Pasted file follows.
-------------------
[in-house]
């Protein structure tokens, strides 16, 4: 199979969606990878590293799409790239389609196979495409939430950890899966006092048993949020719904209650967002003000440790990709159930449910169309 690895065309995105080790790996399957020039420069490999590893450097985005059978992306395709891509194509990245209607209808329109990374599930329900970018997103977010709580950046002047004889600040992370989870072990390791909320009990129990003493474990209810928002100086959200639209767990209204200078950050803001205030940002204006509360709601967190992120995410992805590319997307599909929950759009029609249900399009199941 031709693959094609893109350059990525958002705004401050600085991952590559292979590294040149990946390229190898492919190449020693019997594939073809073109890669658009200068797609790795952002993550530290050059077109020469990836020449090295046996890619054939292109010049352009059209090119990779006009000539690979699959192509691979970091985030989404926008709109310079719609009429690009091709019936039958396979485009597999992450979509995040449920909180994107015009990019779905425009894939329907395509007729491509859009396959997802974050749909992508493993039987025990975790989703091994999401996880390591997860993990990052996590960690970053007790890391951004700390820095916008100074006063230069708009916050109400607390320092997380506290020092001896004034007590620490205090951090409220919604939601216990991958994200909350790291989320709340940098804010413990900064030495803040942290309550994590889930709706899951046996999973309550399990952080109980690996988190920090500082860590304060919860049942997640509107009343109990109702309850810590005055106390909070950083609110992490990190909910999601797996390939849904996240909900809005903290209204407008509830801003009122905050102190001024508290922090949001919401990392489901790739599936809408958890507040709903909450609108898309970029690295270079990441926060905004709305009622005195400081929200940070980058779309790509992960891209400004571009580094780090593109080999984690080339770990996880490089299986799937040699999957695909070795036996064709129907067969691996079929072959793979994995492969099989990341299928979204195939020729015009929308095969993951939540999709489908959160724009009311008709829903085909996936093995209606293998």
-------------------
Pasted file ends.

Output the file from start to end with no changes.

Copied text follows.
[in-house]
């Protein structure tokens, strides 16, 4: 199979969606990878590293799409790239389609196979495409939430950890899966006092048993949020719904209650967002003000440790990709159930449910169309 690895065309995105080790790996399957020039420069490999590893450097985005059978992306395709891509194509990245209607209808329109990374599930329900970018997103977010709580950046002047004889600040992370989870072990390791909320009990129990003493474990209810928002100086959200639209767990209204200078950050803001205030940002204006509360709601967190992120995410992805590319997307599909929950759009029609249900399009199941 031709693959094609893109350059990525958002705004401050600085991952590559292979590294040149990946390229190898492919190449020693019997594939073809073109890669658009200068797609790795952002993550530290050059077109020469990836020449090295046996890619054939292109010049352009059209090119990779006009000539690979699959192509691979970091985030989404926008709109310079719609009429690009091709019936039958396979485009597999992450979509995040449920909180994107015009990019779905425009894939329907395509007729491509859009396959997802974050749909992508493993039987025990975790989703091994999401996880390591997860993990990052996590960690970053007790890391951004700390820095916008100074006063230069708009916050109400607390320092997380506290020092001896004034007590620490205090951090409220919604939601216990991958994200909350790291989320709340940098804010413990900064030495803040942290309550994590889930709706899951046996999973309550399990952080109980690996988190920090500082860590304060919860049942997640509107009343109990109702309850810590005055106390909070950083609110992490990190909910999601797996390939849904996240909900809005903290209204407008509830801003009122905050102190001024508290922090949001919401990392489901790739599936809408958890507040709903909450609108898309970029690295270079990441926060905004709305009622005195400081929200940070980058779309790509992960891209400004571009580094780090593109080999984690080339770990996880490089299986799937040699999957695909070795036996064709129907067969691996079929072959793979994995492969099989990341299928979204195939020729015009929308095969993951939540999709489908959160724009009311008709829903085909996936093995209606293998």